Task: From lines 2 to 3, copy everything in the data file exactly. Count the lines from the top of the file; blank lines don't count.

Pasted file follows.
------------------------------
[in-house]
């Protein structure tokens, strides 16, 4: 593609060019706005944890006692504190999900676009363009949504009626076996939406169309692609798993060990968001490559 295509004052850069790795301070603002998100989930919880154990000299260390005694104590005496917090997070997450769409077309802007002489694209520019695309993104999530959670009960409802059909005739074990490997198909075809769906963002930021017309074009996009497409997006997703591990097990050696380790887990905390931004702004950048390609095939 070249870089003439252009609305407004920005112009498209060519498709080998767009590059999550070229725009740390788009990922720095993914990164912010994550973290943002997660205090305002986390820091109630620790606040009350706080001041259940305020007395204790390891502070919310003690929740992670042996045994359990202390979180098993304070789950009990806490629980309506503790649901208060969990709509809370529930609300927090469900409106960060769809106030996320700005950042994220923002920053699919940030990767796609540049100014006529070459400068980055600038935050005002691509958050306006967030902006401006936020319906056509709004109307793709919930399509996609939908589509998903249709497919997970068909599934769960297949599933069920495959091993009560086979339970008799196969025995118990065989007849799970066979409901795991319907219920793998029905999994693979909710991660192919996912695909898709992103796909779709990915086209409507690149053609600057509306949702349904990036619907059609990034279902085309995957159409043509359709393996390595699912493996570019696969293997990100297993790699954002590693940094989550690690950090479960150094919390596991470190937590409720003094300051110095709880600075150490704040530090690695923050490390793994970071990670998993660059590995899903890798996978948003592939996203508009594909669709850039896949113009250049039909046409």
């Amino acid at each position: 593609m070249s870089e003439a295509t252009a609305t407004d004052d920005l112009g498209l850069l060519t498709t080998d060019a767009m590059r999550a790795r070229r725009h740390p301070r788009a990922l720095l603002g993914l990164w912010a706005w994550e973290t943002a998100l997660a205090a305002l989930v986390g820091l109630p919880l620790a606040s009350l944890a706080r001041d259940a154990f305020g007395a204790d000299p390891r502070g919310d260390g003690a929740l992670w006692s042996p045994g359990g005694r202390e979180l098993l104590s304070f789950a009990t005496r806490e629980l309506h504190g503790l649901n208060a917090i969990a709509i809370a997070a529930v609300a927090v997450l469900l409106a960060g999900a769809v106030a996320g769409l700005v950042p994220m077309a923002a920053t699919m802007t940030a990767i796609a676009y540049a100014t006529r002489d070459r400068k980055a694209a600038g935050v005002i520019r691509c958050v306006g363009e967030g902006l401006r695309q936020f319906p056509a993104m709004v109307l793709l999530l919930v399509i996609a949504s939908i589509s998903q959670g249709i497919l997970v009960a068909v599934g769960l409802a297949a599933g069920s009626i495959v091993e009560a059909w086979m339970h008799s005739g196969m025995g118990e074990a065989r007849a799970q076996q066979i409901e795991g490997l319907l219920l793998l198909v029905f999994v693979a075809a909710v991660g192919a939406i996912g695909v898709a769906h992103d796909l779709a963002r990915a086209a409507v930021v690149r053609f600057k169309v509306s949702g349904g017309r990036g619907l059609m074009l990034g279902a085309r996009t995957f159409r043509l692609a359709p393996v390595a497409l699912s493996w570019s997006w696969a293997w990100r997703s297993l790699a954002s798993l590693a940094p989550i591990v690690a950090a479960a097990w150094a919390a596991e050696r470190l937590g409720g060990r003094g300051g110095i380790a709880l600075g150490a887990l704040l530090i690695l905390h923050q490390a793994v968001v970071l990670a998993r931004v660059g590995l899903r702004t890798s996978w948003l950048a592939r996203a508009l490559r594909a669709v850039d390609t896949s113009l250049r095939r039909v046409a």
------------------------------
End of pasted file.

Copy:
């Protein structure tokens, strides 16, 4: 593609060019706005944890006692504190999900676009363009949504009626076996939406169309692609798993060990968001490559 295509004052850069790795301070603002998100989930919880154990000299260390005694104590005496917090997070997450769409077309802007002489694209520019695309993104999530959670009960409802059909005739074990490997198909075809769906963002930021017309074009996009497409997006997703591990097990050696380790887990905390931004702004950048390609095939 070249870089003439252009609305407004920005112009498209060519498709080998767009590059999550070229725009740390788009990922720095993914990164912010994550973290943002997660205090305002986390820091109630620790606040009350706080001041259940305020007395204790390891502070919310003690929740992670042996045994359990202390979180098993304070789950009990806490629980309506503790649901208060969990709509809370529930609300927090469900409106960060769809106030996320700005950042994220923002920053699919940030990767796609540049100014006529070459400068980055600038935050005002691509958050306006967030902006401006936020319906056509709004109307793709919930399509996609939908589509998903249709497919997970068909599934769960297949599933069920495959091993009560086979339970008799196969025995118990065989007849799970066979409901795991319907219920793998029905999994693979909710991660192919996912695909898709992103796909779709990915086209409507690149053609600057509306949702349904990036619907059609990034279902085309995957159409043509359709393996390595699912493996570019696969293997990100297993790699954002590693940094989550690690950090479960150094919390596991470190937590409720003094300051110095709880600075150490704040530090690695923050490390793994970071990670998993660059590995899903890798996978948003592939996203508009594909669709850039896949113009250049039909046409």
């Amino acid at each position: 593609m070249s870089e003439a295509t252009a609305t407004d004052d920005l112009g498209l850069l060519t498709t080998d060019a767009m590059r999550a790795r070229r725009h740390p301070r788009a990922l720095l603002g993914l990164w912010a706005w994550e973290t943002a998100l997660a205090a305002l989930v986390g820091l109630p919880l620790a606040s009350l944890a706080r001041d259940a154990f305020g007395a204790d000299p390891r502070g919310d260390g003690a929740l992670w006692s042996p045994g359990g005694r202390e979180l098993l104590s304070f789950a009990t005496r806490e629980l309506h504190g503790l649901n208060a917090i969990a709509i809370a997070a529930v609300a927090v997450l469900l409106a960060g999900a769809v106030a996320g769409l700005v950042p994220m077309a923002a920053t699919m802007t940030a990767i796609a676009y540049a100014t006529r002489d070459r400068k980055a694209a600038g935050v005002i520019r691509c958050v306006g363009e967030g902006l401006r695309q936020f319906p056509a993104m709004v109307l793709l999530l919930v399509i996609a949504s939908i589509s998903q959670g249709i497919l997970v009960a068909v599934g769960l409802a297949a599933g069920s009626i495959v091993e009560a059909w086979m339970h008799s005739g196969m025995g118990e074990a065989r007849a799970q076996q066979i409901e795991g490997l319907l219920l793998l198909v029905f999994v693979a075809a909710v991660g192919a939406i996912g695909v898709a769906h992103d796909l779709a963002r990915a086209a409507v930021v690149r053609f600057k169309v509306s949702g349904g017309r990036g619907l059609m074009l990034g279902a085309r996009t995957f159409r043509l692609a359709p393996v390595a497409l699912s493996w570019s997006w696969a293997w990100r997703s297993l790699a954002s798993l590693a940094p989550i591990v690690a950090a479960a097990w150094a919390a596991e050696r470190l937590g409720g060990r003094g300051g110095i380790a709880l600075g150490a887990l704040l530090i690695l905390h923050q490390a793994v968001v970071l990670a998993r931004v660059g590995l899903r702004t890798s996978w948003l950048a592939r996203a508009l490559r594909a669709v850039d390609t896949s113009l250049r095939r039909v046409a």